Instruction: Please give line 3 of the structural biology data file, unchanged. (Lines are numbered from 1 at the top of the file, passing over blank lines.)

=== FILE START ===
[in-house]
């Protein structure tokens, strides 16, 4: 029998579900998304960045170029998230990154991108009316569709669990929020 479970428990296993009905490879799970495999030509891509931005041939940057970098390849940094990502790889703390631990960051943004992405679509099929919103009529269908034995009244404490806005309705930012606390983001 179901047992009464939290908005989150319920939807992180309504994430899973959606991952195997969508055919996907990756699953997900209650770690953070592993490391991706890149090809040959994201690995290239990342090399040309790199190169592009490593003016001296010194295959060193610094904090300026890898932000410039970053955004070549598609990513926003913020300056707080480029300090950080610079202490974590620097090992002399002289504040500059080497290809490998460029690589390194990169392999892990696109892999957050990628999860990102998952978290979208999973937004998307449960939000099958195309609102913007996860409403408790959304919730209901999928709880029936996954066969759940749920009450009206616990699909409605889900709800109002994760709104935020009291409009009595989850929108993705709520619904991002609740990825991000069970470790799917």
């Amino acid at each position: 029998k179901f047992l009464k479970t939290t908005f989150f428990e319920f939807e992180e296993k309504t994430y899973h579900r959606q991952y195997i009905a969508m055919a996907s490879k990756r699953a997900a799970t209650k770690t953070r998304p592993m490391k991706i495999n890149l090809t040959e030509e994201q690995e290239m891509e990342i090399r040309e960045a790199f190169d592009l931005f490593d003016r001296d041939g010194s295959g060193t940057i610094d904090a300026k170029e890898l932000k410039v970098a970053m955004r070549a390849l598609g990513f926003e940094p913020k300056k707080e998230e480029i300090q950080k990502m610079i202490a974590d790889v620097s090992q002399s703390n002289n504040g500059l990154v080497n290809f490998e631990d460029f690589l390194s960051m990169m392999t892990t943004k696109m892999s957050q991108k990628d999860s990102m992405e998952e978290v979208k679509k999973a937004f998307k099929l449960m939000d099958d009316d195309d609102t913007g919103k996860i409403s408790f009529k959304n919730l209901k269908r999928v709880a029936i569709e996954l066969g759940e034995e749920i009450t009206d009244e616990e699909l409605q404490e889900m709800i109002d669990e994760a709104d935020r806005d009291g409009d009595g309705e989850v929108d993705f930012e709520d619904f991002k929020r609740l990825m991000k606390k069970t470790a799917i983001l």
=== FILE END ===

């Amino acid at each position: 029998k179901f047992l009464k479970t939290t908005f989150f428990e319920f939807e992180e296993k309504t994430y899973h579900r959606q991952y195997i009905a969508m055919a996907s490879k990756r699953a997900a799970t209650k770690t953070r998304p592993m490391k991706i495999n890149l090809t040959e030509e994201q690995e290239m891509e990342i090399r040309e960045a790199f190169d592009l931005f490593d003016r001296d041939g010194s295959g060193t940057i610094d904090a300026k170029e890898l932000k410039v970098a970053m955004r070549a390849l598609g990513f926003e940094p913020k300056k707080e998230e480029i300090q950080k990502m610079i202490a974590d790889v620097s090992q002399s703390n002289n504040g500059l990154v080497n290809f490998e631990d460029f690589l390194s960051m990169m392999t892990t943004k696109m892999s957050q991108k990628d999860s990102m992405e998952e978290v979208k679509k999973a937004f998307k099929l449960m939000d099958d009316d195309d609102t913007g919103k996860i409403s408790f009529k959304n919730l209901k269908r999928v709880a029936i569709e996954l066969g759940e034995e749920i009450t009206d009244e616990e699909l409605q404490e889900m709800i109002d669990e994760a709104d935020r806005d009291g409009d009595g309705e989850v929108d993705f930012e709520d619904f991002k929020r609740l990825m991000k606390k069970t470790a799917i983001l």